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Robins Opens Air Force's First Flight Line Clinic

ROBINS AIR FORCE BASE -- Robins officials unveiled a flight line medical clinic Tuesday that they say is the first of its kind in the Air Force.

The 2,000-square-foot facility is located in the rear of an F-15 maintenance hangar. It will specialize in providing first aid for injured workers, as well as rehabilitation services and preventive medicine.

It's called FAST FORWARD, which stands for First Aid Station, Treatment and Forward Operating Rehabilitation of Workers Accentuating Restorative Dynamics.

That's a mouthful, said Brig. Gen. Cedric George, commander of the Warner Robins Air Logistics Complex, but it sums up the clinic's intent.

"This is all about your people," he said. "We believe in our people. They come first."

A few years ago the base opened a medical clinic just outside the flight line to bring care closer to the workers, and the new facility will be a satellite clinic that will bring it even closer.

The facility is located in what used to be a shop for working on F-15 tubing and paneling. That shop was moved to another location, with more ergonomically correct equipment for the workers.

Col. Michael Rappa, the 78th Medical Group's chief of occupational medicine, said the clinic will help workers get treatment faster, which is important to making sure the injury does not turn into something more serious.

"The time from an injury to seeking care is important to recovery," he said.

Previously if workers needed care, they would have to traverse the expansive flight line to the clinic across the road or go to the main medical clinic on the other side of the base. The new facility also will have a golf cart that can pick up people who need care.

George said the clinic came about from an event in which the base looks at how it can operate more efficiently. He said it was a joint effort with the union and the Voluntary Protection Program and happened relatively quickly and at a low cost, $175,000.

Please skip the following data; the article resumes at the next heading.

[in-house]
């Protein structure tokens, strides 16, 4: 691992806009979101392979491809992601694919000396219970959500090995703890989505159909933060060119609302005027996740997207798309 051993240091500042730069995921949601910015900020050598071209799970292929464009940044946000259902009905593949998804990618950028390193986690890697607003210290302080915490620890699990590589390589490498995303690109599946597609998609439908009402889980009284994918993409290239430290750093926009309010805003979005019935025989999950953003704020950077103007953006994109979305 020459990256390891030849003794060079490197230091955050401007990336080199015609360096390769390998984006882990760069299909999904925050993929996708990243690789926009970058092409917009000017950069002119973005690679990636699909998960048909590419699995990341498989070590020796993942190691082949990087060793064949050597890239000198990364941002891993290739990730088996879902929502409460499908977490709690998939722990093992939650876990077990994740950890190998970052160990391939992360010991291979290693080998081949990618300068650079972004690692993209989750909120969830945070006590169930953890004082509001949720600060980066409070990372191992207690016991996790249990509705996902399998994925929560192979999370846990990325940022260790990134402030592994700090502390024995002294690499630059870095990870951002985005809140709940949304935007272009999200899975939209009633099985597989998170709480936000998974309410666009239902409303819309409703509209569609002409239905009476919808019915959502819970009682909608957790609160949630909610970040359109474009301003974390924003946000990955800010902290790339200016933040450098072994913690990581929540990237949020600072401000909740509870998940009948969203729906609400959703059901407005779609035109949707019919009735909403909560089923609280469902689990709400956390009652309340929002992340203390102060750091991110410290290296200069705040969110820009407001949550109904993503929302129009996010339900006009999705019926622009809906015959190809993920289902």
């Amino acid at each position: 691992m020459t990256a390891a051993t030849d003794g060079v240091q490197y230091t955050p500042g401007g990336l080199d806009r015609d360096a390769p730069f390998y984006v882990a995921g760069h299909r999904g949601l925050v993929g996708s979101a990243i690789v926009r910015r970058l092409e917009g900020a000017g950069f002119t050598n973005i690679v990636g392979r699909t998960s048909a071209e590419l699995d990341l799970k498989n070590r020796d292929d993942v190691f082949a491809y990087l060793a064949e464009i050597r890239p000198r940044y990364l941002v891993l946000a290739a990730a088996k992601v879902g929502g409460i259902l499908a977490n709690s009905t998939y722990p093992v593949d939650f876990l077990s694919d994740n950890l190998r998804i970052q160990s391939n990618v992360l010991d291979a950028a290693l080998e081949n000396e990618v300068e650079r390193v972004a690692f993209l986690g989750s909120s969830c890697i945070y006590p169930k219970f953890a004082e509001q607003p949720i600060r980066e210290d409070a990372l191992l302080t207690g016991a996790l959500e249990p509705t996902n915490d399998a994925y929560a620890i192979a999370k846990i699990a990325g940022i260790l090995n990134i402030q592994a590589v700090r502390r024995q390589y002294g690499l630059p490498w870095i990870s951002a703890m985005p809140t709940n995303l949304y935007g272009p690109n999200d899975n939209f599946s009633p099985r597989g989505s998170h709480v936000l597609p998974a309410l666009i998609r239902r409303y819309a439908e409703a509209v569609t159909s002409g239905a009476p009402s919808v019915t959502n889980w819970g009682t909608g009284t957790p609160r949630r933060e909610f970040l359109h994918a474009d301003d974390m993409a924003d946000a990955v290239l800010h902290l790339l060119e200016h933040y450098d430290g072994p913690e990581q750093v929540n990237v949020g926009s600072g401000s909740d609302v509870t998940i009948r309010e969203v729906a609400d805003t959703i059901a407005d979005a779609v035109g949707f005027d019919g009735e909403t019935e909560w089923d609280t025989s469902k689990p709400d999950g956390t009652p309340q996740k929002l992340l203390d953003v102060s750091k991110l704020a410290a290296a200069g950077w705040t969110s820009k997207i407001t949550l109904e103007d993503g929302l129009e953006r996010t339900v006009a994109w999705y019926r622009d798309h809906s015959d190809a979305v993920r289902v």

Ron Robertson, vice president of maintenance in the union, attended the ribbon cutting ceremony and called the clinic "awesome."

He said when workers had to go to the base clinic, they might have to wait two or three hours to receive care. That would lead many to avoid seeking treatment when they might need it. He believed the flight line clinic will mean people will more readily seek treatment, and it will also reduce traffic at the main medical facility.

"It's going to be good for the whole base," he said.

Also, the clinic is exclusively for those who work in the Air Logistics Complex, which is not the case with the other two clinics.

The center will have extended hours and a six-person staff that includes a nurse practitioner, who has training beyond that of a registered nurse, and three rehabilitation specialists. George said an important aspect of the clinic is not only treating the injured but promoting preventive medicine. For example, people who work in jobs requiring repetitive motion can go the clinic and get advice on what they can do to avoid developing physical problems.

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